Survey: Technology Abuse & Experiences of Survivors and Victim Service
survey conducted by the Safety Net Project at NNEDV, nearly 90% of
programs report that survivors come to them for help after abusers intimidated
and made threats via cell phone, text messages and email, and 75% of programs
noted that abusers accessed victim’s accounts (email, social media, etc.)
without the victim’s consent and oftentimes without their knowledge.
Intimidation, threats, and access of information about victims aren’t new
tactics within the context of domestic violence, sexual assault, stalking, or
trafficking. However, the use of technology as a tool to facilitate these
tactics means that the harassment and abuse can be much more invasive, intensive, and traumatizing.
Technology gives abusers more methods of controlling and
monitoring victims. Seventy-two percent of programs reported that a survivor’s
location is being tracked by smart phones or other devices; more than half of
the programs report that survivors are saying abusers are spoofing caller ID
(manipulating caller ID so that it appears as though someone other than the
abuser is calling); and nearly 70% of programs report that abusers are posting
pictures or videos of victims online for the purpose of distressing or harming
the victim. Programs also report that survivors are asking for help on how to
manage their technology and stay safe while using them. Survivors frequently
ask for help with cell phones (71%); followed by how to manage location
privacy, whether through cell phones or other location devices (62%), and
computer or laptop use (56%).
These two newest infographics show how technology is being
misused by abusers against survivors. NNEDV conducted a survey of more than 750
victim service agencies across the United States, including American Samoa,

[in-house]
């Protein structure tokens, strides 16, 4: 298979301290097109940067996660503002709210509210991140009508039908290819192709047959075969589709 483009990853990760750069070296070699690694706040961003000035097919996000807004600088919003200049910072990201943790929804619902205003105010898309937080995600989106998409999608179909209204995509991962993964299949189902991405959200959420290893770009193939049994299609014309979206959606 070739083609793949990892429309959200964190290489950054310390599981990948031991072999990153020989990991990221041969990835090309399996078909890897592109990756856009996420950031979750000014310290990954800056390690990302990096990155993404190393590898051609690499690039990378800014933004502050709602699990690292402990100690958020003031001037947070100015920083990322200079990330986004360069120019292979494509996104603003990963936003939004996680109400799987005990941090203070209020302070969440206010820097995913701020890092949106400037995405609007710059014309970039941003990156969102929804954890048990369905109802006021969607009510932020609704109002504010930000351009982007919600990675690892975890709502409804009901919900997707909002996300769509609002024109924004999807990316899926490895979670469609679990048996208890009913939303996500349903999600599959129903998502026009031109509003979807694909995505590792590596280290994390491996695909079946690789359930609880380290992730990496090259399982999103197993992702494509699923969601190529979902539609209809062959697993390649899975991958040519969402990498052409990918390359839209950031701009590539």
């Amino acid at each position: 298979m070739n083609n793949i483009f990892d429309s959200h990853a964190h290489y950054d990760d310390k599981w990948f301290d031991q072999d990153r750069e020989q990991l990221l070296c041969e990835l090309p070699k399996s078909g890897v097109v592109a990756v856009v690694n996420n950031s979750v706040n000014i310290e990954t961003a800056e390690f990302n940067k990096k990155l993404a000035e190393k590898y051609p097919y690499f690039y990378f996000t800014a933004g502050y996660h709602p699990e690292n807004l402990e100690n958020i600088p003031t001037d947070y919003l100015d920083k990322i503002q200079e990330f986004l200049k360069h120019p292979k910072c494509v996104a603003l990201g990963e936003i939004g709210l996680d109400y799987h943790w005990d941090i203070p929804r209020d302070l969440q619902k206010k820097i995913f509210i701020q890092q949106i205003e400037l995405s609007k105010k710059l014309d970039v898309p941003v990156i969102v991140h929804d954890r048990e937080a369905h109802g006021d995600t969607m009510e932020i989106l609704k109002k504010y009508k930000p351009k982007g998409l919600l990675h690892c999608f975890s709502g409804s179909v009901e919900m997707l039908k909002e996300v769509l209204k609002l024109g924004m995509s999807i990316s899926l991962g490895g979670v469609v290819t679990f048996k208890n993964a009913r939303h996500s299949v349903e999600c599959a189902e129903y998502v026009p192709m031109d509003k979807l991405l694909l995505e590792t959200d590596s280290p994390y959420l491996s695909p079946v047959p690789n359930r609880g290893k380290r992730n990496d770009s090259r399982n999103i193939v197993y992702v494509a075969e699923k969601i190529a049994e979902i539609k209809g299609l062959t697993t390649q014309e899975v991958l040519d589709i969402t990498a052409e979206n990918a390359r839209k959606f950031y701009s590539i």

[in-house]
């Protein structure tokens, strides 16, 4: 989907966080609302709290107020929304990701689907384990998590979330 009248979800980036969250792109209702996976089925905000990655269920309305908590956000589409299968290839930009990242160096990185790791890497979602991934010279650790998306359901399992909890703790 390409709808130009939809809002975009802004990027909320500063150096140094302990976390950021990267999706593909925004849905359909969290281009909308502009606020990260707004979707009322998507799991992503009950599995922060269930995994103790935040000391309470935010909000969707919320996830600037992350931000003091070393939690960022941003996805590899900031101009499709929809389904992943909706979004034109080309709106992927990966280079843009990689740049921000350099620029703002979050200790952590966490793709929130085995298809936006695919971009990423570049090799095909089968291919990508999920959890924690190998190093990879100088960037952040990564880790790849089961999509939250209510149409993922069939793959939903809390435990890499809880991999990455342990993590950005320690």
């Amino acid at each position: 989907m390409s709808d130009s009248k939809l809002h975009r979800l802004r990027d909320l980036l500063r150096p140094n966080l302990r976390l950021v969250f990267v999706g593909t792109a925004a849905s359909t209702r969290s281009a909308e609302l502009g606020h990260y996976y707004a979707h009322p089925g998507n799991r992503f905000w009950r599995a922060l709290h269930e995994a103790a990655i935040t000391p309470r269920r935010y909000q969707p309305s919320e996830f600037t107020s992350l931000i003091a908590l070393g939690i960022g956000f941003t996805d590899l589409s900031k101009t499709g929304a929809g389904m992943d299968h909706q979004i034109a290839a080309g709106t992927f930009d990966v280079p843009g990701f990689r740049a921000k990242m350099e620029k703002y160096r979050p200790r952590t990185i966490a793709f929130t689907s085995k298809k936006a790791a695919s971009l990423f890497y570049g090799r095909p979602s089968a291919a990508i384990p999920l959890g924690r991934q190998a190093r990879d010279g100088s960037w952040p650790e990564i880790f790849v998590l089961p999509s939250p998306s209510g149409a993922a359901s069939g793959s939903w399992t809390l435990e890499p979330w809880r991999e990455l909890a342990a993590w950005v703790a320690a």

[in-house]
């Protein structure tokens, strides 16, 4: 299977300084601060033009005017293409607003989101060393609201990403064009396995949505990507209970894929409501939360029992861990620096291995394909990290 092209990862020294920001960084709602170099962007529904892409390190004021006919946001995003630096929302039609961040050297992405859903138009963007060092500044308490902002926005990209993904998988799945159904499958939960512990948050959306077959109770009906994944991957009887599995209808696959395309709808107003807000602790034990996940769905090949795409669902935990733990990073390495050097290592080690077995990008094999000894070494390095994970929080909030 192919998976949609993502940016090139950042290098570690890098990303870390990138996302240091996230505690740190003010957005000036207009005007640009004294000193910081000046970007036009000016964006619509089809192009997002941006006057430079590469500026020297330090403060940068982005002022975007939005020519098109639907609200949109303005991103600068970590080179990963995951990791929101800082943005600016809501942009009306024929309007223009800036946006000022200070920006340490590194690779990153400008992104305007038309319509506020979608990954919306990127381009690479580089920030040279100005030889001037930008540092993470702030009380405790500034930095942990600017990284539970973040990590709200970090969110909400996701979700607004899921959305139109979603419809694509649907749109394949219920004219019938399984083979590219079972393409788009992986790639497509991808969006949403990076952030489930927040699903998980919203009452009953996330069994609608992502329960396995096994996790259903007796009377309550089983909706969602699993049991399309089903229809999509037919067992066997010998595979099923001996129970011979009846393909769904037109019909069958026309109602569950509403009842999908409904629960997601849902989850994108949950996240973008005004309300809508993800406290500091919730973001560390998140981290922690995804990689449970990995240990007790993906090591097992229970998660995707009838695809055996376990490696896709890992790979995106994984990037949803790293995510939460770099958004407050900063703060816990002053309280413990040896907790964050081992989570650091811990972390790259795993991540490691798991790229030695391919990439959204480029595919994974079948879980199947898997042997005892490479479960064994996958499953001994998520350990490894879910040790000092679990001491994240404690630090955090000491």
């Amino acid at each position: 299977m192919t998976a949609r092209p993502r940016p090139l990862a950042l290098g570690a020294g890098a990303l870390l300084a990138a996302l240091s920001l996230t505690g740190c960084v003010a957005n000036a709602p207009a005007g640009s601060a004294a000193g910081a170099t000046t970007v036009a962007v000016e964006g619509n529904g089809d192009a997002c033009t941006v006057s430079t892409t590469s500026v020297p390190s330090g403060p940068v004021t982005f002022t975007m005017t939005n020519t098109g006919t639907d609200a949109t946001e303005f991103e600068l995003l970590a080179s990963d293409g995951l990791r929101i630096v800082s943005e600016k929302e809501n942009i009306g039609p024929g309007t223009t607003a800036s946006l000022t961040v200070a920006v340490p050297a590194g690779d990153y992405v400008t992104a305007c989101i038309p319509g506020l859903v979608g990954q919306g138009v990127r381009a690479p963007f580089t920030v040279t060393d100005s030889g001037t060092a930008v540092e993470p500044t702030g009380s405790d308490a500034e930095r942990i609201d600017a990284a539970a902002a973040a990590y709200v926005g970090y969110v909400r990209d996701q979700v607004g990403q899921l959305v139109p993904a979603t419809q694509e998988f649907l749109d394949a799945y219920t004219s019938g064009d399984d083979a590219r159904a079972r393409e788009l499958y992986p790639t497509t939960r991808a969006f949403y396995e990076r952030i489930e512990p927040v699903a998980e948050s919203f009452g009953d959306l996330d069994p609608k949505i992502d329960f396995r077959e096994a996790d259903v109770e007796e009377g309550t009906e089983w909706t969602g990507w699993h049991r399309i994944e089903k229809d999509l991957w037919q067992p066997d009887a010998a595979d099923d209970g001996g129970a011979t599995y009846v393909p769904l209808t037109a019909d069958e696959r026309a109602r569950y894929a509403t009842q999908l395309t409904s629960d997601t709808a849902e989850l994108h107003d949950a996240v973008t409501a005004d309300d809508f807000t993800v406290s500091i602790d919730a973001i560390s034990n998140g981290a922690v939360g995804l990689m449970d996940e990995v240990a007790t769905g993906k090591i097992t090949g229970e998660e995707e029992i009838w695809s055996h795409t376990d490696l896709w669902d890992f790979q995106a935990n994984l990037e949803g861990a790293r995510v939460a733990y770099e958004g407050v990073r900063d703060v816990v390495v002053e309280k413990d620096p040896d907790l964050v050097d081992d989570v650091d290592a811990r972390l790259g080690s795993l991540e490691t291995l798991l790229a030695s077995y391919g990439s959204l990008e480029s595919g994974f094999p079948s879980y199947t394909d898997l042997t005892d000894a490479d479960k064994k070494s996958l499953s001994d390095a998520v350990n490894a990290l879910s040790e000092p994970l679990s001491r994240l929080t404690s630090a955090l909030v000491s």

Guam, the Northern Mariana Islands, and the U.S. Virgin Islands, through
a grant from the Office for Victims of Crime. This is one of the most
comprehensive reviews of what survivors are telling victim service providers
about how abusers misuse technology to harass, stalk, and harm.
Hafa Adai Friday Everyone! Get a good read out of this article from San Francisco KCBS regarding the "National Network to End Domestic Violence (NNEDV) Safety Net Technology Summit 2014" that our GCASAFV Representatives are currently attending!
SAN FRANCISCO (KCBS)— A domestic violence prevention summit
is underway in San Jose where the focus is on issues dealing with technology,
stalking and trafficking.
Some people might not realize that potential stalkers can
use a victim’s smartphone to find out where they are. The conference is
reminding people to turn off location services, or if you leave them on, be
sure that any apps that are location aware are turned off or not displaying
People would probably be surprised at how many apps actually
use location services. It’s not just the obvious ones like Google Maps or the
map app built into your iPhone. Most or just about all social networking apps
like Foursquare, Facebook, Twitter all have these tracking components. It’s not
so much to spy on you, but geolocation allows you to check in, but also it can
gather information so that advertising can be catered to your whereabouts.
Think of how handy this comes in when using the Yelp app
when you want to find a restaurant in unfamiliar territory.
This may seem obvious, but make sure potential abusers don’t
have your passwords. This would likely be in the case of a previous spouse or
significant other. If you end up replacing your phone, make sure you don’t just
update it with data from your own phone; do it manually so you don’t get any
spyware on the new device.